We always wonder how Susanne Bartsch stays so young. I’m not calling her old, but she’s been around since Studio 54. I’ve been going out in NYC for about 11 years and let me tell you, as fun as it looks, it’s hard work — how does she do it? Perhaps it’s because she never stops moving (like a shark) I mean she’s involved in 4 parties at the moment. Whatever it is, I am glad she is helping to keep NYC nightlife cunt and alive. Her new party is in it’s sixth week and we finally decided to write it up. We reached out to Susanne and she told us “It’s different from what I usually do, this party has a totally mixed crowd but everyone is gorgeous: stylish straight guys, chic European girls, the occasional sexy suit buying me a glass of champagne, lol, and of course my usual cast of colorful characters…” A mixed party is always great, straight guys sometimes get experimental and then there’s all those bicurious boys. The party happens below the “glamorous restaurant” Monarch at Gilded Lily (a pretty buzzy new spot at the mo). Susanne chatted with the owners about throwing the party there, but they were already talking to Paul Sevigny... “So Paul called me up and we decided it would be fun to do something together…” They rotate the hosts each week, “it feels like a NYC party...It feels fresh and intimate.” Got it. I’d say dress up and look rich.
We spent a night at SOHO's newest hotel. It was the cutting up.
Abi and I recently spent a night in the penthouse suite at The Broome Hotel in SOHO. The hotel is very unassuming, it’s entrance you could easily walk by without noticing what was going on inside. It’s a 14 room establishment that has something pretty incredible going for it: a gorgeous open-air courtyard it’s built around. For a city as tightly packed as NYC it feels almost sacrilegious to not fill in every square foot of available space, but boy is it wonderful edition to the hotel.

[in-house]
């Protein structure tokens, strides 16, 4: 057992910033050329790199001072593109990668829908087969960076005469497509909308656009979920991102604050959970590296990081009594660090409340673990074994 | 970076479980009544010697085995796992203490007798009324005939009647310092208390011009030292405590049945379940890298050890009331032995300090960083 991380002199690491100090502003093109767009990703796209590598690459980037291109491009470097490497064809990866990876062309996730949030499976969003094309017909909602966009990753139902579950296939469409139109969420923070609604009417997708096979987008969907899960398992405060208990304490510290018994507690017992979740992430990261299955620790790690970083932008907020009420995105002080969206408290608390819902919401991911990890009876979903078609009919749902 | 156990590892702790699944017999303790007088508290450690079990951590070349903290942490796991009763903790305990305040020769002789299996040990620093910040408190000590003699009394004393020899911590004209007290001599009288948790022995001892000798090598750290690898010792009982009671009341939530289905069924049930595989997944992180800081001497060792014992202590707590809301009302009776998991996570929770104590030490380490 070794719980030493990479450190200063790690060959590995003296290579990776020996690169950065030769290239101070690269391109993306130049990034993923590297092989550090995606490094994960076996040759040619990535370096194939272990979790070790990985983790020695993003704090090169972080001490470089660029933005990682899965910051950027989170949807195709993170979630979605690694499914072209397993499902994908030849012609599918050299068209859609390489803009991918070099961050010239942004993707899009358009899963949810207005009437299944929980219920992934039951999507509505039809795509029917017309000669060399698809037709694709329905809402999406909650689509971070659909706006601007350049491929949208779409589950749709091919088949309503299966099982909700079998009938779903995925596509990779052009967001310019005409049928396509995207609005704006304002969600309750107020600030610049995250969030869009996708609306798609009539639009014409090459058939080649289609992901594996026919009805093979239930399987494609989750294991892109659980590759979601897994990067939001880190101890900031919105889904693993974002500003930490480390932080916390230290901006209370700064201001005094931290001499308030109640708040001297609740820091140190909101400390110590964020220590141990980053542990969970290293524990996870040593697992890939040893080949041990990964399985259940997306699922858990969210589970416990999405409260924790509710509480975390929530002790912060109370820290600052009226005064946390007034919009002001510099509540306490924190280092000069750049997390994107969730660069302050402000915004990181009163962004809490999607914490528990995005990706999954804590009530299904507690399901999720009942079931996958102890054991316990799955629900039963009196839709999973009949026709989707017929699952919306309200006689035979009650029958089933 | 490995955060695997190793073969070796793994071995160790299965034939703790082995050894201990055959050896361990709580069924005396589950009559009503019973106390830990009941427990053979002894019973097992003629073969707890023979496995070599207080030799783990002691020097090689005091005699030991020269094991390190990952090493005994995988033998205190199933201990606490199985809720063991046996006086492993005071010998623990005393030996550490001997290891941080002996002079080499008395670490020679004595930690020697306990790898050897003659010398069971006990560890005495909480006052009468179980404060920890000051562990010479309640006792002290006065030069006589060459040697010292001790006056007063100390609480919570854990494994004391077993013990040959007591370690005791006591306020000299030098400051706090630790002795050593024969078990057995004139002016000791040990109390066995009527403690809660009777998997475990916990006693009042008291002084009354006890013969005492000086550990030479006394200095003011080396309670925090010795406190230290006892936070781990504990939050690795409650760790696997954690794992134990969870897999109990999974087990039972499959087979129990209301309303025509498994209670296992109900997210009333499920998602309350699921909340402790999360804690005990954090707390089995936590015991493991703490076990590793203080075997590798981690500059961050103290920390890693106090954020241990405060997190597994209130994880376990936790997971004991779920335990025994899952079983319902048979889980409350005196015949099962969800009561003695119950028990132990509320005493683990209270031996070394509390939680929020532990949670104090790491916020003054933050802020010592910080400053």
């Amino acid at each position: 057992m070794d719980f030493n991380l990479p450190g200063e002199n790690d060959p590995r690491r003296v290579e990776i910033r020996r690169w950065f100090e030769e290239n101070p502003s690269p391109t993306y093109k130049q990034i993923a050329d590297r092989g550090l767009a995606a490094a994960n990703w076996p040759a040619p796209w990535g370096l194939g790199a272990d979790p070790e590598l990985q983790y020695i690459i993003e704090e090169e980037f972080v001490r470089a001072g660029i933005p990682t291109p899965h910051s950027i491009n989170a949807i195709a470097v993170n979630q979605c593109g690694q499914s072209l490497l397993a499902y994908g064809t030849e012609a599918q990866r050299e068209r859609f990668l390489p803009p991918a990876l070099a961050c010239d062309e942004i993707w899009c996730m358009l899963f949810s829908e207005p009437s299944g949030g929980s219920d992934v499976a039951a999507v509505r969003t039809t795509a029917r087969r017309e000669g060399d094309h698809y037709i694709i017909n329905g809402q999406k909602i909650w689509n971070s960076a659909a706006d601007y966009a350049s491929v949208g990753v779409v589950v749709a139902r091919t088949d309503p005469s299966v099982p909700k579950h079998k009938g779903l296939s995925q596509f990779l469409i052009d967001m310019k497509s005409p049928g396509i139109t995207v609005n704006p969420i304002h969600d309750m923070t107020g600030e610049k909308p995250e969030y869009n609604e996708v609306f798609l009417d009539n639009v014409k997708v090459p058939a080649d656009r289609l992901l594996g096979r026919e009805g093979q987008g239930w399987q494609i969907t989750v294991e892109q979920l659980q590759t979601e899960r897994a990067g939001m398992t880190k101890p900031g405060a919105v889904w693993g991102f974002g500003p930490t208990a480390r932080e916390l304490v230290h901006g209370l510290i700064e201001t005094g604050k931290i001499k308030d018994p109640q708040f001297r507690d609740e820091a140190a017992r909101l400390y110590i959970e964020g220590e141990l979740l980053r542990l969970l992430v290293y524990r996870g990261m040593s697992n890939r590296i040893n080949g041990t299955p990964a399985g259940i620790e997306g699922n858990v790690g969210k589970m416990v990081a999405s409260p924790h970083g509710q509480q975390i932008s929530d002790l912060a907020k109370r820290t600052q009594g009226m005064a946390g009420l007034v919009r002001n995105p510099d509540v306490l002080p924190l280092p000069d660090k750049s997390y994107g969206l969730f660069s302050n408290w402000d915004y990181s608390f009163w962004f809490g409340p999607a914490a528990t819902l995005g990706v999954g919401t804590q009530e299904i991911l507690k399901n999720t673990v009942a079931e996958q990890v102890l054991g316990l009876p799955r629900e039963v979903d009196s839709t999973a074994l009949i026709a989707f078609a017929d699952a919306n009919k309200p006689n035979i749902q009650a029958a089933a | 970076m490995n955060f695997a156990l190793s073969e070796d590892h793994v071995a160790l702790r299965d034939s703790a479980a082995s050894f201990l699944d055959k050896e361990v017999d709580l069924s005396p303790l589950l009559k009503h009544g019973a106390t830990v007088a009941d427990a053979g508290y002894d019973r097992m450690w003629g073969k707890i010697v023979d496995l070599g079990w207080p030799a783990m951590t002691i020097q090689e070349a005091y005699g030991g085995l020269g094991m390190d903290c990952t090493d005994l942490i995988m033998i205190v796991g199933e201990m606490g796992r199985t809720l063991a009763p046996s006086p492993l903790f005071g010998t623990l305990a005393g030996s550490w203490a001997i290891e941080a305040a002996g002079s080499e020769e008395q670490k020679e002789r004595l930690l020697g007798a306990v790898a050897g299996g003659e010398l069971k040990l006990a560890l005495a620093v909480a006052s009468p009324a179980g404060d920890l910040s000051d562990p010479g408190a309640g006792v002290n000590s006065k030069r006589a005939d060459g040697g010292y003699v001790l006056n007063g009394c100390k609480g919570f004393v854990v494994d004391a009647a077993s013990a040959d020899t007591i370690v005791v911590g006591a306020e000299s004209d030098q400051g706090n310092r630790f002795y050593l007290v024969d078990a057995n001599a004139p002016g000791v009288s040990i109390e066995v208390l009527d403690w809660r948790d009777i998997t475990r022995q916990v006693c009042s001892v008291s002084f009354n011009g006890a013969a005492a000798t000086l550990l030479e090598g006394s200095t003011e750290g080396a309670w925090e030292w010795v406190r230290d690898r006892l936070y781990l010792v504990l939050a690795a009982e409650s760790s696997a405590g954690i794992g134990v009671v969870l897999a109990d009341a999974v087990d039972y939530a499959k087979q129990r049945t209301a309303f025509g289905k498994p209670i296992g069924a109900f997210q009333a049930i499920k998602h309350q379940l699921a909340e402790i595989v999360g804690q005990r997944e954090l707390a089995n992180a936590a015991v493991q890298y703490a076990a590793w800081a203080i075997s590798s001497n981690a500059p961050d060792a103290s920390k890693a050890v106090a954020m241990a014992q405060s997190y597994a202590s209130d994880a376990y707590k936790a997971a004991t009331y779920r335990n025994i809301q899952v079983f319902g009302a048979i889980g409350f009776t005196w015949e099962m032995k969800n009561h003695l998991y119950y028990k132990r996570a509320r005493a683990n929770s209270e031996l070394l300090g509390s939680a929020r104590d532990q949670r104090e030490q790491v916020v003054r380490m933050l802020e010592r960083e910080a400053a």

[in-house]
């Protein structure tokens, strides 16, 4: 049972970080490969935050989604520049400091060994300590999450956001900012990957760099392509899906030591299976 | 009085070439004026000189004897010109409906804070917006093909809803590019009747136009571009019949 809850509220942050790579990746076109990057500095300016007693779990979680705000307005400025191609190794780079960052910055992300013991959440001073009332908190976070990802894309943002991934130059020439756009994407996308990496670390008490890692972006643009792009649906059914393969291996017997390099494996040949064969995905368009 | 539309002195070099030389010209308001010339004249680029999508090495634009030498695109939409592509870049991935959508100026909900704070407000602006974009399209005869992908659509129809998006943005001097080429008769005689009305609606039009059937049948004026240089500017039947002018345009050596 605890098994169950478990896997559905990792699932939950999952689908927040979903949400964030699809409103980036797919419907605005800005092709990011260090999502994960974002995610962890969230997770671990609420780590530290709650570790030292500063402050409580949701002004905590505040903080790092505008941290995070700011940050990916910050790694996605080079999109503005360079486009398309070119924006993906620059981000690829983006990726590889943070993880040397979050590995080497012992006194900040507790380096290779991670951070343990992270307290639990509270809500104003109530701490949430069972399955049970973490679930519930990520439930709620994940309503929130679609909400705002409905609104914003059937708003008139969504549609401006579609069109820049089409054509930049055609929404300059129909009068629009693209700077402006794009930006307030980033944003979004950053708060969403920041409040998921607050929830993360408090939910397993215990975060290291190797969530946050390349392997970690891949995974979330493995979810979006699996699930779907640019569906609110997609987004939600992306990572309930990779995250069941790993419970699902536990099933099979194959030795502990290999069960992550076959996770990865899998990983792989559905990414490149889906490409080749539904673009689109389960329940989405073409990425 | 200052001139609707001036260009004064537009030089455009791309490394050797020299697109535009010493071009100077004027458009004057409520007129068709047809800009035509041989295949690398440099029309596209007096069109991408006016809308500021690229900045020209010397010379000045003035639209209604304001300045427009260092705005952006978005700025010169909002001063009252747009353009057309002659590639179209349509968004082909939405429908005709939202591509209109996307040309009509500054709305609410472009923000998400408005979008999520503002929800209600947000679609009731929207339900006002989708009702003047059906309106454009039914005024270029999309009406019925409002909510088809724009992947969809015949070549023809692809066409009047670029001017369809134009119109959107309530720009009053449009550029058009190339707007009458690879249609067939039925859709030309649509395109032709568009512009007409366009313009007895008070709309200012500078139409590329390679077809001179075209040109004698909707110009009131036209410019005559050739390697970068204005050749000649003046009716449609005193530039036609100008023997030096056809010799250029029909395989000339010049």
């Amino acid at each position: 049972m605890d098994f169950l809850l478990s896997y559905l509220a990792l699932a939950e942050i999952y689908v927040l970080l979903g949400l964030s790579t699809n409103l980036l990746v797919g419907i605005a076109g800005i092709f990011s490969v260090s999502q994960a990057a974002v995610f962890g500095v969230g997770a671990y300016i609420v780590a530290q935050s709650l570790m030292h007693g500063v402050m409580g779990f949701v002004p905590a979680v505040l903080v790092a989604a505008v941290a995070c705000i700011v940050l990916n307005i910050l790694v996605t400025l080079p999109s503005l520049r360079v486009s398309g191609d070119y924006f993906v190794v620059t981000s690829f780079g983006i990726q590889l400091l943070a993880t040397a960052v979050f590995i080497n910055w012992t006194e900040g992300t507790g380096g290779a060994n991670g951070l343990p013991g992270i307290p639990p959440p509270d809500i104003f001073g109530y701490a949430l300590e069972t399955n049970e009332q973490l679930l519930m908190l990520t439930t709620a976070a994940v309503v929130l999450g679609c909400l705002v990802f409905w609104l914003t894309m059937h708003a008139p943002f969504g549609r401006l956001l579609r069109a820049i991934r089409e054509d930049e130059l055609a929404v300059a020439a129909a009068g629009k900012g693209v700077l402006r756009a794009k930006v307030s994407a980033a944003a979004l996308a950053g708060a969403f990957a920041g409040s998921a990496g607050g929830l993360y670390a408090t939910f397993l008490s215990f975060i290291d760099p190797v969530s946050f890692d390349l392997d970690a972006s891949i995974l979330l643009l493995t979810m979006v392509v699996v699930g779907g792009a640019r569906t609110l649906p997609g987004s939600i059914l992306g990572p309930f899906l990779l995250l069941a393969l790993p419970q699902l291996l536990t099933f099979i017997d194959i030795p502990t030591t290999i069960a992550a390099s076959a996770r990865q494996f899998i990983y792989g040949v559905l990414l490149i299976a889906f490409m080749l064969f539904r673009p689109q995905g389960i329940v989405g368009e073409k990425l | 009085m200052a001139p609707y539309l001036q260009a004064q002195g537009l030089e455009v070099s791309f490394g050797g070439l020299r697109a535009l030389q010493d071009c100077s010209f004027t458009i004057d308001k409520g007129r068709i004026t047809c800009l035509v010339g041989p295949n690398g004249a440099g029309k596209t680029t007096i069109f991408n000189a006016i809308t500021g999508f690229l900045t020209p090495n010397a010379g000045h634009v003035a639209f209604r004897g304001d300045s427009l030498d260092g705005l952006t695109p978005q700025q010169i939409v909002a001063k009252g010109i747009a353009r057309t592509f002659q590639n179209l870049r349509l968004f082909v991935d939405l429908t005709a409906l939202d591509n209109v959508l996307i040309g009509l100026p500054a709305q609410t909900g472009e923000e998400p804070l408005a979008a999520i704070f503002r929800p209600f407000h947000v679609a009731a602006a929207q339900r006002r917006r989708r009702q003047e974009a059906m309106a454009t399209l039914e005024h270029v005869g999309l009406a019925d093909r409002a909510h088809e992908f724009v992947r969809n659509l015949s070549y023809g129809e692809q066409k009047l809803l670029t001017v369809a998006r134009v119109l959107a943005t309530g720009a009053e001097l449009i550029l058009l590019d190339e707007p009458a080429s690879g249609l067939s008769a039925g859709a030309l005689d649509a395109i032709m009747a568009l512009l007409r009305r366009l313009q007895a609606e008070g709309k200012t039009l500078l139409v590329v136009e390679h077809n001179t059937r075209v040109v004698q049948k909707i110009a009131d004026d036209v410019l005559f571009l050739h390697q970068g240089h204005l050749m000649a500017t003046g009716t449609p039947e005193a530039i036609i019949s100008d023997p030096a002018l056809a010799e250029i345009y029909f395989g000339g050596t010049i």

It was Oscars weekend when we visited, so we decided to invite a few friends over to watch the show. Being in the penthouse there was plenty of space to fit everyone in (I just love how that sentence sounds). The hotel has a very classic feel to it. Rooms are subdued and understated. Once you’re inside the hotel, you really could be anywhere. The courtyard acts as a buffer, helping to soundproof the city around you.
Attached to the courtyard is a very Parisian-like cafe, that will soon open to the public. It serves all sorts of traditional French dishes, and is undoubtedly going to be a hit with in-the-know locals wanting to impress their companions with this hidden gem.
We took a few photos while staying at The Broome and asked the manager of the hotel to answer a few questions about the hotel. Check it out below.